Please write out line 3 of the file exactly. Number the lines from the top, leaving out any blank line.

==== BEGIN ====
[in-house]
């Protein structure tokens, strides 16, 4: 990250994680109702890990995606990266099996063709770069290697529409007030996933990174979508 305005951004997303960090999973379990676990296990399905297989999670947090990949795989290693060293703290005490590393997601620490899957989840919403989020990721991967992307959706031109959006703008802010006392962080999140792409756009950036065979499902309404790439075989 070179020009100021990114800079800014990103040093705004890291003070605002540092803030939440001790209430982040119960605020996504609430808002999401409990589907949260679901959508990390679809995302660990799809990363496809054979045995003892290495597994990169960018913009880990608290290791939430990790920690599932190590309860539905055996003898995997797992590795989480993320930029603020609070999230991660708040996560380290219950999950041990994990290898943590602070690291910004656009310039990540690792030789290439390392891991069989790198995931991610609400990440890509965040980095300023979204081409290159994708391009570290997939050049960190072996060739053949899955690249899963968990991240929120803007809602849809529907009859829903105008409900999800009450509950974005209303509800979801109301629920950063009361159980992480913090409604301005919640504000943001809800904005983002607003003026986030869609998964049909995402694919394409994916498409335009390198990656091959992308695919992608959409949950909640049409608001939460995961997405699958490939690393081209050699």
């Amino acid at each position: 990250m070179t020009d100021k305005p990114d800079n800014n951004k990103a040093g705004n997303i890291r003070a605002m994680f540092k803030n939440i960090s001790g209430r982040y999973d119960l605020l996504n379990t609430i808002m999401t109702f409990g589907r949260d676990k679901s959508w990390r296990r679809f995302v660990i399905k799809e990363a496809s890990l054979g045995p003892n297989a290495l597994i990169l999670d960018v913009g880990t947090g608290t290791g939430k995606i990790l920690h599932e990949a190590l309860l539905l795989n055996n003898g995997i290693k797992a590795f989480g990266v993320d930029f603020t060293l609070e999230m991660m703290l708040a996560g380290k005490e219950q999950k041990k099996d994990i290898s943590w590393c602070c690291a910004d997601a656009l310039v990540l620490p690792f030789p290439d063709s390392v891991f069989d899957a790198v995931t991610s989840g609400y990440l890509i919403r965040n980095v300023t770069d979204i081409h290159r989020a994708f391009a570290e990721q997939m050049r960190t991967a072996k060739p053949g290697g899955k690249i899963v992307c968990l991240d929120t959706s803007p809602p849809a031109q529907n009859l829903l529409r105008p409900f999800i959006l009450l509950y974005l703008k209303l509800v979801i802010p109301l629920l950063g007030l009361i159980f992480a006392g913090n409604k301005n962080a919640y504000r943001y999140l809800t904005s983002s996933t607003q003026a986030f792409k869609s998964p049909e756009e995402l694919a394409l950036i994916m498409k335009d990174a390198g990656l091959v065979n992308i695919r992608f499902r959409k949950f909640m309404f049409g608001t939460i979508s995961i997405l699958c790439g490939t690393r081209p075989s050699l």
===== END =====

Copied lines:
């Amino acid at each position: 990250m070179t020009d100021k305005p990114d800079n800014n951004k990103a040093g705004n997303i890291r003070a605002m994680f540092k803030n939440i960090s001790g209430r982040y999973d119960l605020l996504n379990t609430i808002m999401t109702f409990g589907r949260d676990k679901s959508w990390r296990r679809f995302v660990i399905k799809e990363a496809s890990l054979g045995p003892n297989a290495l597994i990169l999670d960018v913009g880990t947090g608290t290791g939430k995606i990790l920690h599932e990949a190590l309860l539905l795989n055996n003898g995997i290693k797992a590795f989480g990266v993320d930029f603020t060293l609070e999230m991660m703290l708040a996560g380290k005490e219950q999950k041990k099996d994990i290898s943590w590393c602070c690291a910004d997601a656009l310039v990540l620490p690792f030789p290439d063709s390392v891991f069989d899957a790198v995931t991610s989840g609400y990440l890509i919403r965040n980095v300023t770069d979204i081409h290159r989020a994708f391009a570290e990721q997939m050049r960190t991967a072996k060739p053949g290697g899955k690249i899963v992307c968990l991240d929120t959706s803007p809602p849809a031109q529907n009859l829903l529409r105008p409900f999800i959006l009450l509950y974005l703008k209303l509800v979801i802010p109301l629920l950063g007030l009361i159980f992480a006392g913090n409604k301005n962080a919640y504000r943001y999140l809800t904005s983002s996933t607003q003026a986030f792409k869609s998964p049909e756009e995402l694919a394409l950036i994916m498409k335009d990174a390198g990656l091959v065979n992308i695919r992608f499902r959409k949950f909640m309404f049409g608001t939460i979508s995961i997405l699958c790439g490939t690393r081209p075989s050699l």